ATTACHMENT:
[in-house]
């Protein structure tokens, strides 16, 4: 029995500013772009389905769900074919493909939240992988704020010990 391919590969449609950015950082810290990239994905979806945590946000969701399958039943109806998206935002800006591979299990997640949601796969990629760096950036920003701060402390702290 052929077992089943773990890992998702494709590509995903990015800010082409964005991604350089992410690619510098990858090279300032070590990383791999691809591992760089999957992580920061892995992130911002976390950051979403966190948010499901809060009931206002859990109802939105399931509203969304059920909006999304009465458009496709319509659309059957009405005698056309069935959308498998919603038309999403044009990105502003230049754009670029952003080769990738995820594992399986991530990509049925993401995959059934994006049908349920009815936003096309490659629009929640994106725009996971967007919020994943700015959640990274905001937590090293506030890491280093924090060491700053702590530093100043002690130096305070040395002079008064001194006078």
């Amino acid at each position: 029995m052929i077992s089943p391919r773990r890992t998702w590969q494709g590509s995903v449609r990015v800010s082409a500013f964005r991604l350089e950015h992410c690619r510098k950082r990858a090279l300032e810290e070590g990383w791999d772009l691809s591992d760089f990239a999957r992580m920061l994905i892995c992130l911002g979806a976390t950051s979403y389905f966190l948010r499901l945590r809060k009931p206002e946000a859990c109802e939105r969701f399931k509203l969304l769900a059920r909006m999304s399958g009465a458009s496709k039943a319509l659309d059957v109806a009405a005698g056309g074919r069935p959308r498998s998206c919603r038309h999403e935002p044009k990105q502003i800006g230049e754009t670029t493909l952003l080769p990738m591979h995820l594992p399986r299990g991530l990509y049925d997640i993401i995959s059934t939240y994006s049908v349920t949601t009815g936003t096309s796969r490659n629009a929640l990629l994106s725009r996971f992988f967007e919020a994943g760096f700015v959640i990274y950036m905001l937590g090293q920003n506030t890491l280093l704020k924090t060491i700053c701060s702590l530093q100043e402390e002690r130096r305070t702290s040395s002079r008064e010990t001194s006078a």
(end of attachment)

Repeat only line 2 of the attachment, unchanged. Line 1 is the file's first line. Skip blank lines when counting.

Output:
């Protein structure tokens, strides 16, 4: 029995500013772009389905769900074919493909939240992988704020010990 391919590969449609950015950082810290990239994905979806945590946000969701399958039943109806998206935002800006591979299990997640949601796969990629760096950036920003701060402390702290 052929077992089943773990890992998702494709590509995903990015800010082409964005991604350089992410690619510098990858090279300032070590990383791999691809591992760089999957992580920061892995992130911002976390950051979403966190948010499901809060009931206002859990109802939105399931509203969304059920909006999304009465458009496709319509659309059957009405005698056309069935959308498998919603038309999403044009990105502003230049754009670029952003080769990738995820594992399986991530990509049925993401995959059934994006049908349920009815936003096309490659629009929640994106725009996971967007919020994943700015959640990274905001937590090293506030890491280093924090060491700053702590530093100043002690130096305070040395002079008064001194006078």